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Chicago votes to ban e-cigarettes

CHICAGO -- Chicago's City Council has approved a proposal that would limit the use of electronic cigarettes.

Aldermen voted Wednesday to expand the city's regulation of tobacco products to include e-cigarettes, barring their use in offices, indoor public areas and within a certain distance of building entrances.

Electronic cigarettes are metal or plastic battery-powered devices resembling traditional cigarettes that heat a liquid nicotine solution, creating vapor that users inhale. Users get nicotine without the chemicals, tar or odor of regular cigarettes.

E-cigarettes are usually loaded with nicotine cartridges that give off an odorless vapor, instead of smoke, but supporters of the ban expressed fears the devices are a health risk.

Ald. Edward Burke, the lead sponsor of the measure, said e-cigarettes might be harmful, and allowing people to smoke them indoors would send the wrong message.

“The use of these e-cigarettes is being glamorized, and has the potential to reverse decades of progress that’s been made to reduce smoking, and its associated health concerns,” he said.

Opponents of the plan said there’s no evidence that shows the vapor from e-cigarettes is harmful like second-hand smoke, or even how it compares to smoking traditional tobacco products. They also said the city is now banning the use of a product that some smokers use in an effort to kick the habit.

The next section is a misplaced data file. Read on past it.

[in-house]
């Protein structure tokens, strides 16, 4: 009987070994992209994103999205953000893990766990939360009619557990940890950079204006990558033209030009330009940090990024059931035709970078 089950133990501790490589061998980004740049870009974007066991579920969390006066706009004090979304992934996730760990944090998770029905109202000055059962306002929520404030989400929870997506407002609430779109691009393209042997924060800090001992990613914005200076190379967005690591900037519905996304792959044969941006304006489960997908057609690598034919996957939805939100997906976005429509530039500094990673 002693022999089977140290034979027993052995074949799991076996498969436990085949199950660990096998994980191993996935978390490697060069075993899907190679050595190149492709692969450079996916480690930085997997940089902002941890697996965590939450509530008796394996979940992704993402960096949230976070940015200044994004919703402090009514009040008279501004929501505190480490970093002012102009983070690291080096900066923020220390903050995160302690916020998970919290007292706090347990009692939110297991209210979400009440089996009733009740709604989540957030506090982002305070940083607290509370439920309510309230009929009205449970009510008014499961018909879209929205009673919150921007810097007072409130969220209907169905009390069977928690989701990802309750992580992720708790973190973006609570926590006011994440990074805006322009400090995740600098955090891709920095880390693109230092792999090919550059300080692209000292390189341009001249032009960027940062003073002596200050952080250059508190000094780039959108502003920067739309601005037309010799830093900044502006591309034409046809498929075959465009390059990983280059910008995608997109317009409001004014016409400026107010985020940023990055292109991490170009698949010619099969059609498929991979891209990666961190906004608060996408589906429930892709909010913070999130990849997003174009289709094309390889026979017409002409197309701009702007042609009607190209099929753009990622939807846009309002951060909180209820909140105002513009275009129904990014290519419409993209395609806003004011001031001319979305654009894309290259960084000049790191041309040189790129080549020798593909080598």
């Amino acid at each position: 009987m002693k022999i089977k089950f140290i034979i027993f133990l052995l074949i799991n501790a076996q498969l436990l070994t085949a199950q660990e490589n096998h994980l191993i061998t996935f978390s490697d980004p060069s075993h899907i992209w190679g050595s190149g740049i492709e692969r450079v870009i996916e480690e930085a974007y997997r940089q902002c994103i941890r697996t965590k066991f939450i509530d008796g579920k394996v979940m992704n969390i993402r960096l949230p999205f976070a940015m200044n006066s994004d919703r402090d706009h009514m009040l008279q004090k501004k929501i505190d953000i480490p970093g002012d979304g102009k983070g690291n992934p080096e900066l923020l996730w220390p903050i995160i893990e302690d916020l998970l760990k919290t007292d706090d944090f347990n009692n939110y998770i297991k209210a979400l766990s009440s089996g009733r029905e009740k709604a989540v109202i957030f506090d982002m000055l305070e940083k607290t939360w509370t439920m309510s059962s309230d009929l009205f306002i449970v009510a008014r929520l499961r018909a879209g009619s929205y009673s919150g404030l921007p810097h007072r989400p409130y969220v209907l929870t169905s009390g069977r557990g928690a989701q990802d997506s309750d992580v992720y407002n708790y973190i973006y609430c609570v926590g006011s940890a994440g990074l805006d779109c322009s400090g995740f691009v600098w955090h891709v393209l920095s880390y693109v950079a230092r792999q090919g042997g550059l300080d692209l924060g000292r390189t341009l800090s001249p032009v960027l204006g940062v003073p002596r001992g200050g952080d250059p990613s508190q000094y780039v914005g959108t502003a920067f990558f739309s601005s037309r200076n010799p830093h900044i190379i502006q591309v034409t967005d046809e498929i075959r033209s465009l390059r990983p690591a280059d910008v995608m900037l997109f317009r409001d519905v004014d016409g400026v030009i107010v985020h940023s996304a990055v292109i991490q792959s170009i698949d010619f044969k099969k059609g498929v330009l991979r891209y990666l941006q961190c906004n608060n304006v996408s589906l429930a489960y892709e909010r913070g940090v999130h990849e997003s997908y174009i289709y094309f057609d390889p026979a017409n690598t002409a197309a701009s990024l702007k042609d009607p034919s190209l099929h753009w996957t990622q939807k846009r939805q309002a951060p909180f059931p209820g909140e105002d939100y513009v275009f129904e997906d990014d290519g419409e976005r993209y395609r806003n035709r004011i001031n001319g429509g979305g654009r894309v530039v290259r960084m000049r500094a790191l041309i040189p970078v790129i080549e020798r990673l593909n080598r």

Ald. Brendan Reilly was among the no votes. He said he’s trying to quit smoking, and is using e-cigarettes to try to wean himself off nicotine.

“You lose me when you want to treat a product that many people are using for cessation – using it as an alternative to quit – when you’re treating it just like the product they’re trying to get away from,” he said.

The measure approved Wednesday also requires electronic cigarettes to be sold behind the counter of stores. The Emanuel administration has said the measure is intended to make it more difficult for kids to obtain electronic cigarettes — a goal even opponents of the ban on indoor use of e-cigarettes said they support.

The state already prohibits the sale of electronic cigarettes to anyone under the age of 18, just like cigarettes and other tobacco products.

At shops like Smoque in the South Loop, e-cigarettes are prominently displayed to see and touch.

The new city law requires e-cigs to be moved behind the counter to block access for kids.

The store owner calls that overkill.

“There’s already a law that passed January 1st in Illinois, you can’t sell to children. We never sell to anyone under 18,” said owner Jared Yacht.

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